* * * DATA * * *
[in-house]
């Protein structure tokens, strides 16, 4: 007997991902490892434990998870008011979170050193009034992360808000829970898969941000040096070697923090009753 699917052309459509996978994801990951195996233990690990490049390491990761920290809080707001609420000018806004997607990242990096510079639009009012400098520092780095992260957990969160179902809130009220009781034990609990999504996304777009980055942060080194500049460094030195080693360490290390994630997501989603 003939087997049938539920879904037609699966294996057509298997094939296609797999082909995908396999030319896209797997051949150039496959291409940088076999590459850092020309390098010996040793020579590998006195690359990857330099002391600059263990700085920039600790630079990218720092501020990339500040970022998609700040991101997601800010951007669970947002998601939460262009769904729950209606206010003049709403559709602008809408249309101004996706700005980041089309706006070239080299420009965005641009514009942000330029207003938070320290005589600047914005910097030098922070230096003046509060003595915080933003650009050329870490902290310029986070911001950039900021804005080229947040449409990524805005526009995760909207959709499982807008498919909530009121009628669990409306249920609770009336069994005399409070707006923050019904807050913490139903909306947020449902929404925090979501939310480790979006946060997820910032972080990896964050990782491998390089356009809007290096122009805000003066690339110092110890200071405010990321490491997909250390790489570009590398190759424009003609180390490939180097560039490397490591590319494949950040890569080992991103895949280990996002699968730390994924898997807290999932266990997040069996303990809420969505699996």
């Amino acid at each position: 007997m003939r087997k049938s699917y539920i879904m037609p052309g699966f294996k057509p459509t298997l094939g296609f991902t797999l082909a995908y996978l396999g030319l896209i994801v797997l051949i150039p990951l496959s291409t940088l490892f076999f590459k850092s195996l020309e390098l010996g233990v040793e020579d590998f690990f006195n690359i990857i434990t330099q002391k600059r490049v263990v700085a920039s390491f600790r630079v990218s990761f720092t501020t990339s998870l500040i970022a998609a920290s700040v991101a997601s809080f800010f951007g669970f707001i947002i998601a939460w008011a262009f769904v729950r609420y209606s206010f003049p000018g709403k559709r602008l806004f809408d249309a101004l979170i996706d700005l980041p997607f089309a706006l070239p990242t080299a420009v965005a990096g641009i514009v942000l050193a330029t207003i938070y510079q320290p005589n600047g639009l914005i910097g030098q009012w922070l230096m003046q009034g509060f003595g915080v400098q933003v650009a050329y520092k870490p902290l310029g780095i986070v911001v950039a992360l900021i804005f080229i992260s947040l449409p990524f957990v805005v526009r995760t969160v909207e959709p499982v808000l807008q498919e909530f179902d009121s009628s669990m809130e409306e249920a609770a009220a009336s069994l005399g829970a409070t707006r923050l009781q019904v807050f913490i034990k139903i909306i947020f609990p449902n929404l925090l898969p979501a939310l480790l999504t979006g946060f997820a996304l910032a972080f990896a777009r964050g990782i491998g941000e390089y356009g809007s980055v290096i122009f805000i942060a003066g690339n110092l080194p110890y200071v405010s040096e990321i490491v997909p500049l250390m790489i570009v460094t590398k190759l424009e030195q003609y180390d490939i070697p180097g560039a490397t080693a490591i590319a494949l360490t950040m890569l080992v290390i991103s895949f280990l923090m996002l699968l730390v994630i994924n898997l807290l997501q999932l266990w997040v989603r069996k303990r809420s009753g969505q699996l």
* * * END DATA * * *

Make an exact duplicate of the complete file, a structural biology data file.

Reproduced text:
[in-house]
């Protein structure tokens, strides 16, 4: 007997991902490892434990998870008011979170050193009034992360808000829970898969941000040096070697923090009753 699917052309459509996978994801990951195996233990690990490049390491990761920290809080707001609420000018806004997607990242990096510079639009009012400098520092780095992260957990969160179902809130009220009781034990609990999504996304777009980055942060080194500049460094030195080693360490290390994630997501989603 003939087997049938539920879904037609699966294996057509298997094939296609797999082909995908396999030319896209797997051949150039496959291409940088076999590459850092020309390098010996040793020579590998006195690359990857330099002391600059263990700085920039600790630079990218720092501020990339500040970022998609700040991101997601800010951007669970947002998601939460262009769904729950209606206010003049709403559709602008809408249309101004996706700005980041089309706006070239080299420009965005641009514009942000330029207003938070320290005589600047914005910097030098922070230096003046509060003595915080933003650009050329870490902290310029986070911001950039900021804005080229947040449409990524805005526009995760909207959709499982807008498919909530009121009628669990409306249920609770009336069994005399409070707006923050019904807050913490139903909306947020449902929404925090979501939310480790979006946060997820910032972080990896964050990782491998390089356009809007290096122009805000003066690339110092110890200071405010990321490491997909250390790489570009590398190759424009003609180390490939180097560039490397490591590319494949950040890569080992991103895949280990996002699968730390994924898997807290999932266990997040069996303990809420969505699996």
């Amino acid at each position: 007997m003939r087997k049938s699917y539920i879904m037609p052309g699966f294996k057509p459509t298997l094939g296609f991902t797999l082909a995908y996978l396999g030319l896209i994801v797997l051949i150039p990951l496959s291409t940088l490892f076999f590459k850092s195996l020309e390098l010996g233990v040793e020579d590998f690990f006195n690359i990857i434990t330099q002391k600059r490049v263990v700085a920039s390491f600790r630079v990218s990761f720092t501020t990339s998870l500040i970022a998609a920290s700040v991101a997601s809080f800010f951007g669970f707001i947002i998601a939460w008011a262009f769904v729950r609420y209606s206010f003049p000018g709403k559709r602008l806004f809408d249309a101004l979170i996706d700005l980041p997607f089309a706006l070239p990242t080299a420009v965005a990096g641009i514009v942000l050193a330029t207003i938070y510079q320290p005589n600047g639009l914005i910097g030098q009012w922070l230096m003046q009034g509060f003595g915080v400098q933003v650009a050329y520092k870490p902290l310029g780095i986070v911001v950039a992360l900021i804005f080229i992260s947040l449409p990524f957990v805005v526009r995760t969160v909207e959709p499982v808000l807008q498919e909530f179902d009121s009628s669990m809130e409306e249920a609770a009220a009336s069994l005399g829970a409070t707006r923050l009781q019904v807050f913490i034990k139903i909306i947020f609990p449902n929404l925090l898969p979501a939310l480790l999504t979006g946060f997820a996304l910032a972080f990896a777009r964050g990782i491998g941000e390089y356009g809007s980055v290096i122009f805000i942060a003066g690339n110092l080194p110890y200071v405010s040096e990321i490491v997909p500049l250390m790489i570009v460094t590398k190759l424009e030195q003609y180390d490939i070697p180097g560039a490397t080693a490591i590319a494949l360490t950040m890569l080992v290390i991103s895949f280990l923090m996002l699968l730390v994630i994924n898997l807290l997501q999932l266990w997040v989603r069996k303990r809420s009753g969505q699996l």